As is so often the case with bluesmen, Earl’s long due recognition eluded him until late in his career. He cut a couple of outstanding LP’s for the Arhoolie label, an excellent one for Blue Thumb with Ike Turner and his band backing him and an LP for ABC which is my personal favorite of his 60’s sides. The ABC album shows off his complete mastery of the wah-wah pedal. The wah is a device not often used by blues players but which in Earl’s hands and combined with his slidework was used to devastaing effect: so much so that it is said Jimi Hendrix, a big fan of Earl’s, was completely blown away and he and Earl cross-influenced each other on its use. The large part of E.H’s recorded solo output was instrumental as he was self-admittedly not much of a vocalist. He was happy to use vocalists with his own bands and some of tastiest work can be found as sideman backing other blues singers and players.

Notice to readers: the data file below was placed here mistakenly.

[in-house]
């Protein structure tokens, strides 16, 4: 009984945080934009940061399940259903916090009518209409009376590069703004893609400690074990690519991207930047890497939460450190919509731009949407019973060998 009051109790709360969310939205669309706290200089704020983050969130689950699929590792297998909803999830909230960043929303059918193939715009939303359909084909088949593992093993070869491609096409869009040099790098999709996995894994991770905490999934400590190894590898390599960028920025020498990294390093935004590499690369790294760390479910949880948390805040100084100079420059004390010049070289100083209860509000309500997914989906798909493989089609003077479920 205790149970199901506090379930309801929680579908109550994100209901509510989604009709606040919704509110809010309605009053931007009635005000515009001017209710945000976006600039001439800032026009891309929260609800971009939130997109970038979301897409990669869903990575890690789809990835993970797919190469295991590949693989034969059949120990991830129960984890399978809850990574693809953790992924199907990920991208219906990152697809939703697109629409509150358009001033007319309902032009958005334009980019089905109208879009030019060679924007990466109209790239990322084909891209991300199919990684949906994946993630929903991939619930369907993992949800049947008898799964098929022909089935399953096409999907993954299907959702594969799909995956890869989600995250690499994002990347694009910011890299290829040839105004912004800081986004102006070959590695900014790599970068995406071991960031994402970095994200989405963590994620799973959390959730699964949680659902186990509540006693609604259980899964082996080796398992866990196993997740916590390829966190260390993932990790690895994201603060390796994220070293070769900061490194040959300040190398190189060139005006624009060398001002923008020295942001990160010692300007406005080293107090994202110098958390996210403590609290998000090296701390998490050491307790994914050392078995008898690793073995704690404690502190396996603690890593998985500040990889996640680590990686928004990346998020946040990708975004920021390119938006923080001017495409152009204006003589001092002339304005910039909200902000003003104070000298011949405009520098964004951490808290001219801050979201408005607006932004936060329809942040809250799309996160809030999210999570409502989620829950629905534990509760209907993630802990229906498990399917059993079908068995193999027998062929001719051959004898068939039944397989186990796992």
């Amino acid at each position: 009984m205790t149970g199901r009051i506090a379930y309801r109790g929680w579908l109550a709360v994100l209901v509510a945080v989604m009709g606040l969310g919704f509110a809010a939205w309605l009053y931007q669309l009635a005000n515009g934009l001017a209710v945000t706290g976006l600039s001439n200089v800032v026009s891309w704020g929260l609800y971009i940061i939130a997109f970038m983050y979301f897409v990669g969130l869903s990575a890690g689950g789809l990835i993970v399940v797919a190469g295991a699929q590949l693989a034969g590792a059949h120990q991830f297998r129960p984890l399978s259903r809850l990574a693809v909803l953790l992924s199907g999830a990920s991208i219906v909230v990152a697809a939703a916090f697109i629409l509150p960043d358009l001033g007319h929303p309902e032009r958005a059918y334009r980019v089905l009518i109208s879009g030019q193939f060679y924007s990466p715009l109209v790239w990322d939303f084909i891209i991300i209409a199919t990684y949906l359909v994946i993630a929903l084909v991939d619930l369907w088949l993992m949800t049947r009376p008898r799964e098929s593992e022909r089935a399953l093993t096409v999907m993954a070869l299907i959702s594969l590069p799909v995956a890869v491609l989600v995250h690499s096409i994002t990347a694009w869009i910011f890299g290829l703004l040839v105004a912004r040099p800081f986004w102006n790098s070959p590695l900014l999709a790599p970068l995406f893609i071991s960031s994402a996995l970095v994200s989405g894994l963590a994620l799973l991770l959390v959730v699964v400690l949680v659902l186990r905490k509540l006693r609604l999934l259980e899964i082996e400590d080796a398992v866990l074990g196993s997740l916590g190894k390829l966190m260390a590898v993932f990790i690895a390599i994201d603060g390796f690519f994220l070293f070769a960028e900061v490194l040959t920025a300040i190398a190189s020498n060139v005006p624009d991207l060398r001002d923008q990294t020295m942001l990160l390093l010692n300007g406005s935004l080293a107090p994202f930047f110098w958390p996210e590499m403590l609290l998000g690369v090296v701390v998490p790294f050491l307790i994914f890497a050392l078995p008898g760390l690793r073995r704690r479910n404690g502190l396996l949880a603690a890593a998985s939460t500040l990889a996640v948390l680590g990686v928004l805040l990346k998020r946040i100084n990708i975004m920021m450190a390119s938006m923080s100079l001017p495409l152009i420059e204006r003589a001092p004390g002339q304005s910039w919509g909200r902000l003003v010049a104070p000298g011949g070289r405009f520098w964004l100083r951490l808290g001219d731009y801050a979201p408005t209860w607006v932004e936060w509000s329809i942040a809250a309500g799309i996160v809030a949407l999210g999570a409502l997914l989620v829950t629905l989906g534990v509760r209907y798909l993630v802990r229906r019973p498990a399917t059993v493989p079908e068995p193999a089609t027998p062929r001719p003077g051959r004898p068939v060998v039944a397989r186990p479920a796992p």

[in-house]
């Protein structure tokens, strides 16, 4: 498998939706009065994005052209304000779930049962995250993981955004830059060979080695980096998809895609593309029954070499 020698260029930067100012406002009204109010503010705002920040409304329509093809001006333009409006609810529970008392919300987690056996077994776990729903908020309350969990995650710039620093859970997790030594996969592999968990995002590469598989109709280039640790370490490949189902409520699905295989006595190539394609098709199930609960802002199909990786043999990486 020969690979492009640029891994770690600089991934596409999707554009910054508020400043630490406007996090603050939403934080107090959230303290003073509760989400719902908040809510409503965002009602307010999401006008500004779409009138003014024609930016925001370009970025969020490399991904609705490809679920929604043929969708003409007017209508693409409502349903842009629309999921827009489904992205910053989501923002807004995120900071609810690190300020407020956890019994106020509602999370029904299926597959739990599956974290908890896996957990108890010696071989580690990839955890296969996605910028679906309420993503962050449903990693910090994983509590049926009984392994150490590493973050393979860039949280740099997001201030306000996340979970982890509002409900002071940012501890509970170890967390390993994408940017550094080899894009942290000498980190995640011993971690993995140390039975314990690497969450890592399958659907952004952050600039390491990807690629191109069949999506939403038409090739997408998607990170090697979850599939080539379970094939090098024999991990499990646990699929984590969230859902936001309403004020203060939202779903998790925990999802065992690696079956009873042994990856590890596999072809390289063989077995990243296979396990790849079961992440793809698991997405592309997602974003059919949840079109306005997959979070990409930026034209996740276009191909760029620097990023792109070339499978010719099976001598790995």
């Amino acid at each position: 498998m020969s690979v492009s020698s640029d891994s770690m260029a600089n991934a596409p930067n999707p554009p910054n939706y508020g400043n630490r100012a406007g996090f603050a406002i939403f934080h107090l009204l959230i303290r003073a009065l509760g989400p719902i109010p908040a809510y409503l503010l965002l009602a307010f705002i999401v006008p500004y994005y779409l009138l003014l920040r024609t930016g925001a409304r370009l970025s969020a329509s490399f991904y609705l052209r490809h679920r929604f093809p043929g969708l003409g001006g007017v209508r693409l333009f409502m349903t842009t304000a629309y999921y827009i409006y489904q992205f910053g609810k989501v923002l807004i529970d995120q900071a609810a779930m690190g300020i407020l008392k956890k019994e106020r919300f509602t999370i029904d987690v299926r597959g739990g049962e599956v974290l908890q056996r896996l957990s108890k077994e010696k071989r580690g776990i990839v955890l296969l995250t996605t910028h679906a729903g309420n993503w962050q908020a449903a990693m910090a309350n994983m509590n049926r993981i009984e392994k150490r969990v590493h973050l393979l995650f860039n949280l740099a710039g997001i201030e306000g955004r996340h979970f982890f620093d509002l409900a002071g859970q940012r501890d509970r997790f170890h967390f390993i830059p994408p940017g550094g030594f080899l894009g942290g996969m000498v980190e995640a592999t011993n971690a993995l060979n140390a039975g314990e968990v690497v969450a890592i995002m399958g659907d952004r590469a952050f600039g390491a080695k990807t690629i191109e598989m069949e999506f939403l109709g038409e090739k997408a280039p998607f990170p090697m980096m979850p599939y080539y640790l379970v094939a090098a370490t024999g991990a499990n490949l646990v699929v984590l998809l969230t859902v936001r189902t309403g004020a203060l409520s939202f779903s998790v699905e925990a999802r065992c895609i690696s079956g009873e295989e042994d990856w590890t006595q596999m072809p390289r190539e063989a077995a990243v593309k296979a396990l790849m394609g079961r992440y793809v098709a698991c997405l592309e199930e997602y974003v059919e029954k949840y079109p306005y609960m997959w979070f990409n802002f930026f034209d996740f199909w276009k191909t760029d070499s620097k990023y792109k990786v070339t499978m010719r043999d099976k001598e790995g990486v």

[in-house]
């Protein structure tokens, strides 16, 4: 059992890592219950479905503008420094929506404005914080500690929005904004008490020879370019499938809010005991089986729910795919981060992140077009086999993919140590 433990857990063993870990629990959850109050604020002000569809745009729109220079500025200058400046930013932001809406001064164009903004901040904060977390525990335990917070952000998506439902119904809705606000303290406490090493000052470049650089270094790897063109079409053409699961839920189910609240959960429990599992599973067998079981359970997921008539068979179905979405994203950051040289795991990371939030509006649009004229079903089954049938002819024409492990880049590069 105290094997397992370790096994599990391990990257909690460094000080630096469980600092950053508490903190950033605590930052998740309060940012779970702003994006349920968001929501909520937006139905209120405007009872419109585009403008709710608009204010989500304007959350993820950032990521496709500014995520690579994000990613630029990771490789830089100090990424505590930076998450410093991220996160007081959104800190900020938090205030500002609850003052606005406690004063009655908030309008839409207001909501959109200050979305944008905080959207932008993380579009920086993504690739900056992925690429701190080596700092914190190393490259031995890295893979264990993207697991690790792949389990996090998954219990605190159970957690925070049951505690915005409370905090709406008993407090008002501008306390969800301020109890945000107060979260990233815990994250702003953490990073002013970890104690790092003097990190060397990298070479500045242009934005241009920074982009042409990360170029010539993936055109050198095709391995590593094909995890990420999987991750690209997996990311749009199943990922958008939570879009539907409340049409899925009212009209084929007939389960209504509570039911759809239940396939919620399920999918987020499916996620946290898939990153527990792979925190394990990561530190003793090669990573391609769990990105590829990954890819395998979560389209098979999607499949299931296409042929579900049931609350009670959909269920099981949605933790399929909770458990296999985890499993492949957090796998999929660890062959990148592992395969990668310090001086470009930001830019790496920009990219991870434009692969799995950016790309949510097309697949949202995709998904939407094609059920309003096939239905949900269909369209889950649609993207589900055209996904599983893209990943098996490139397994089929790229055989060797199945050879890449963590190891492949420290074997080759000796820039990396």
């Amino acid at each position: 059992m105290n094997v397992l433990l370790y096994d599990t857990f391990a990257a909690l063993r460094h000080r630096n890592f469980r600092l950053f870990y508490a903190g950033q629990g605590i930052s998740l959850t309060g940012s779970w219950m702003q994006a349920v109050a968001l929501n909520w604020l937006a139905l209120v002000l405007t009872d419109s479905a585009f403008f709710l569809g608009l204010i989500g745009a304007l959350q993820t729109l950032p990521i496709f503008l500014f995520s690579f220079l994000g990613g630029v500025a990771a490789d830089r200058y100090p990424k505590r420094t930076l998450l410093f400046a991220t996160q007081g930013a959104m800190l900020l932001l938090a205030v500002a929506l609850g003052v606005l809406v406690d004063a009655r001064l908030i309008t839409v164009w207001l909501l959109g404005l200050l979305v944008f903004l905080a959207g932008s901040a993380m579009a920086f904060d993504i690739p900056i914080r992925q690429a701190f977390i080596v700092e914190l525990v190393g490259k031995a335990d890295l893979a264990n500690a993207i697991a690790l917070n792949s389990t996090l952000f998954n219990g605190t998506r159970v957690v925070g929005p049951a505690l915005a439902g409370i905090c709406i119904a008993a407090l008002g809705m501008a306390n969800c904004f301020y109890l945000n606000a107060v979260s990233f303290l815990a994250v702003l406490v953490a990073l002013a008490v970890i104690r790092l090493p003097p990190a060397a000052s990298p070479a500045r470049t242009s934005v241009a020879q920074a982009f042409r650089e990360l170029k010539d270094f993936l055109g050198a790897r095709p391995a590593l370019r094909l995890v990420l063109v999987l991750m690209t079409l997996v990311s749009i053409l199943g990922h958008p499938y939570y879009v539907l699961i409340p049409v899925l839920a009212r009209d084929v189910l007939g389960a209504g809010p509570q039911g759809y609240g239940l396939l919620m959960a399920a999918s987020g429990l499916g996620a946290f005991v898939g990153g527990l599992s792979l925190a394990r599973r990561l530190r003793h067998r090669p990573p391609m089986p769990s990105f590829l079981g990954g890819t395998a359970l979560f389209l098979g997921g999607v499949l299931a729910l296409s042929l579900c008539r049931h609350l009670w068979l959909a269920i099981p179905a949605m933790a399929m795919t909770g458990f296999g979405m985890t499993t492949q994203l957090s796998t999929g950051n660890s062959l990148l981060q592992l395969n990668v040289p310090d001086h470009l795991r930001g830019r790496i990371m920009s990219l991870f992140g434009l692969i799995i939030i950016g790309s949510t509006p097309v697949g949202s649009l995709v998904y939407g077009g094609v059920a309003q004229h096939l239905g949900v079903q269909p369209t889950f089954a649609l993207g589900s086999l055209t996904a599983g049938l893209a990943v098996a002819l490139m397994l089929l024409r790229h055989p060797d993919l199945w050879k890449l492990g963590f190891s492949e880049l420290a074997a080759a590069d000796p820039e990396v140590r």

Earl Hooker passed from this world in April of 1970 after almost 3 decades on the road, worn down from constant touring, drinking & the ravages of tuberculosis. Although he may be physically removed from this realm, his influence lives on the likes of Johnny Winter, Ronnie Earl and the recording of “Boot Hill” by Stevie Ray Vaughn. His Arhoolie recordings, which contain some fine sides, are easy to be had, and his various recordings for Sun, King, and Chief Records have been on various re-releases under different titles for several years now on CD as well as vinyl for you die hards. Essential listening for any and all fans of the blues and you rockers could likely and happily pick up some tips here as well.

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  • adrian rendell